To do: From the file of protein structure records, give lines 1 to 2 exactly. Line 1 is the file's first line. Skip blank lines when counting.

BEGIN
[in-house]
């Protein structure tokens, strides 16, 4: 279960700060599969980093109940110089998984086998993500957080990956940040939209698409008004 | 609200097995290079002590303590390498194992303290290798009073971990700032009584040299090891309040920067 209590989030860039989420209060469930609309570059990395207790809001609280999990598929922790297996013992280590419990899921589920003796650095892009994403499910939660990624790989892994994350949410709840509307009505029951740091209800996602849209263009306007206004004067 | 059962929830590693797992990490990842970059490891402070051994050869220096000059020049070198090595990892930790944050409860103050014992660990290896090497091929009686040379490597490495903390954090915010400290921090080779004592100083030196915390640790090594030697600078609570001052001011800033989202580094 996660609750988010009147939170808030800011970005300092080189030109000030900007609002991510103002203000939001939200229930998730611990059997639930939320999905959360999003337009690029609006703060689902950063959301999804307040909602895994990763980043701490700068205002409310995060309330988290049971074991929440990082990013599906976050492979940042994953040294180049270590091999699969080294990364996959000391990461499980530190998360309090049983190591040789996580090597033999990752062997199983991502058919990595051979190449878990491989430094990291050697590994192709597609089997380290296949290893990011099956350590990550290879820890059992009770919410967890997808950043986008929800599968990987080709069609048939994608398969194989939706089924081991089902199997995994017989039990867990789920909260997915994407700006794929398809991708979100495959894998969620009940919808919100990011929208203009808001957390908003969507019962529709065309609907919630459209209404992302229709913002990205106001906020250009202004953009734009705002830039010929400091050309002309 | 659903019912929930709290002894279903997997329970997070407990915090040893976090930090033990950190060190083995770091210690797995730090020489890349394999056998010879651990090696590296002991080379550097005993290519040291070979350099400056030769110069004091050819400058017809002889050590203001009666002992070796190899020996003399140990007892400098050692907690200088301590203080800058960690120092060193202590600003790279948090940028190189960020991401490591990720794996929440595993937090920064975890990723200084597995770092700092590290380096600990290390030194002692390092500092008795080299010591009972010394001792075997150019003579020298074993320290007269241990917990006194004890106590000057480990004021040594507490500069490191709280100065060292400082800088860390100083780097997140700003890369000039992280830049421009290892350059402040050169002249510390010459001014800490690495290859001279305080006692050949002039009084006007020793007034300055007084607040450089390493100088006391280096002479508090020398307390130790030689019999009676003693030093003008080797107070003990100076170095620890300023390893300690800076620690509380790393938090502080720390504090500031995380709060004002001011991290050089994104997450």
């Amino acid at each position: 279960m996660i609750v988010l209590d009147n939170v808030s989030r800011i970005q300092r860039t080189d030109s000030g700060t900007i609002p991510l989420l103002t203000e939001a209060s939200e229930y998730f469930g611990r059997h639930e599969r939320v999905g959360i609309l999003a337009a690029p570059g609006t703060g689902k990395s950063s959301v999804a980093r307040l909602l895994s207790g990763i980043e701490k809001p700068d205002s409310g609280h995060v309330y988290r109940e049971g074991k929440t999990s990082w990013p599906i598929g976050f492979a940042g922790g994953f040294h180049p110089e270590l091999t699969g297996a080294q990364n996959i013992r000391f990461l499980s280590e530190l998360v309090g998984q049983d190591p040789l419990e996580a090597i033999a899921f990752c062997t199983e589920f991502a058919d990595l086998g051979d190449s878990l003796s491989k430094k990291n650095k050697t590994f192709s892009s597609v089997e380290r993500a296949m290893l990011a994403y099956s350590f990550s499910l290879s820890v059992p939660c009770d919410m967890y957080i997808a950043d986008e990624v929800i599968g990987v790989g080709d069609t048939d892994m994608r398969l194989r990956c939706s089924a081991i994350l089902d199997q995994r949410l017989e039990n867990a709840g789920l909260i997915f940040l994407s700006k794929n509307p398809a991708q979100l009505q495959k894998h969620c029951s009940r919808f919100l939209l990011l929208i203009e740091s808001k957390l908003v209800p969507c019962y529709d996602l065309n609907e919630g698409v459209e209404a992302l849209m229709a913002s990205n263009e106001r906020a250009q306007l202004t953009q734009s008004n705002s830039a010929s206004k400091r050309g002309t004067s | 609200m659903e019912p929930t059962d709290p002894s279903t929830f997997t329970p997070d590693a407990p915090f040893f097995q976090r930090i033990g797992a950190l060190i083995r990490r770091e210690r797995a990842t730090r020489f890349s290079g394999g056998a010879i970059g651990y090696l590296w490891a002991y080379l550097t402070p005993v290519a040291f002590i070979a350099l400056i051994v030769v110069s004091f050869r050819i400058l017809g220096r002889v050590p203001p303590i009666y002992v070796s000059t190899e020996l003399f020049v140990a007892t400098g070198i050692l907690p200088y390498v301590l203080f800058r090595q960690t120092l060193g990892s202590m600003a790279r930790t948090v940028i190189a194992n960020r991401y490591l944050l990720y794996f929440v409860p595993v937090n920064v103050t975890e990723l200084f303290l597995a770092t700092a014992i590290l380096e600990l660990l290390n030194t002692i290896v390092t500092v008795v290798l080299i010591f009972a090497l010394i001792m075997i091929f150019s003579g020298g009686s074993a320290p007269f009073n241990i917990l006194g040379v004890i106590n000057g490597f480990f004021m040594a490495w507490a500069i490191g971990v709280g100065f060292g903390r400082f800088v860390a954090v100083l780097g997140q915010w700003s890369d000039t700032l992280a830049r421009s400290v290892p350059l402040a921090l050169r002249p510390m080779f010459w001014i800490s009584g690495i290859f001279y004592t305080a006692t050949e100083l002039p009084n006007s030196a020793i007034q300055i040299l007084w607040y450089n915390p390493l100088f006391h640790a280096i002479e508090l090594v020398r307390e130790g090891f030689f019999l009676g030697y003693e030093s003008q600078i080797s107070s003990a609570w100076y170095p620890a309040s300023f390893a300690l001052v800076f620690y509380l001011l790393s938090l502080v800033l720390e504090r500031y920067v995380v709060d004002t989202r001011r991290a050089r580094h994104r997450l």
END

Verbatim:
[in-house]
């Protein structure tokens, strides 16, 4: 279960700060599969980093109940110089998984086998993500957080990956940040939209698409008004 | 609200097995290079002590303590390498194992303290290798009073971990700032009584040299090891309040920067 209590989030860039989420209060469930609309570059990395207790809001609280999990598929922790297996013992280590419990899921589920003796650095892009994403499910939660990624790989892994994350949410709840509307009505029951740091209800996602849209263009306007206004004067 | 059962929830590693797992990490990842970059490891402070051994050869220096000059020049070198090595990892930790944050409860103050014992660990290896090497091929009686040379490597490495903390954090915010400290921090080779004592100083030196915390640790090594030697600078609570001052001011800033989202580094 996660609750988010009147939170808030800011970005300092080189030109000030900007609002991510103002203000939001939200229930998730611990059997639930939320999905959360999003337009690029609006703060689902950063959301999804307040909602895994990763980043701490700068205002409310995060309330988290049971074991929440990082990013599906976050492979940042994953040294180049270590091999699969080294990364996959000391990461499980530190998360309090049983190591040789996580090597033999990752062997199983991502058919990595051979190449878990491989430094990291050697590994192709597609089997380290296949290893990011099956350590990550290879820890059992009770919410967890997808950043986008929800599968990987080709069609048939994608398969194989939706089924081991089902199997995994017989039990867990789920909260997915994407700006794929398809991708979100495959894998969620009940919808919100990011929208203009808001957390908003969507019962529709065309609907919630459209209404992302229709913002990205106001906020250009202004953009734009705002830039010929400091050309002309 | 659903019912929930709290002894279903997997329970997070407990915090040893976090930090033990950190060190083995770091210690797995730090020489890349394999056998010879651990090696590296002991080379550097005993290519040291070979350099400056030769110069004091050819400058017809002889050590203001009666002992070796190899020996003399140990007892400098050692907690200088301590203080800058960690120092060193202590600003790279948090940028190189960020991401490591990720794996929440595993937090920064975890990723200084597995770092700092590290380096600990290390030194002692390092500092008795080299010591009972010394001792075997150019003579020298074993320290007269241990917990006194004890106590000057480990004021040594507490500069490191709280100065060292400082800088860390100083780097997140700003890369000039992280830049421009290892350059402040050169002249510390010459001014800490690495290859001279305080006692050949002039009084006007020793007034300055007084607040450089390493100088006391280096002479508090020398307390130790030689019999009676003693030093003008080797107070003990100076170095620890300023390893300690800076620690509380790393938090502080720390504090500031995380709060004002001011991290050089994104997450």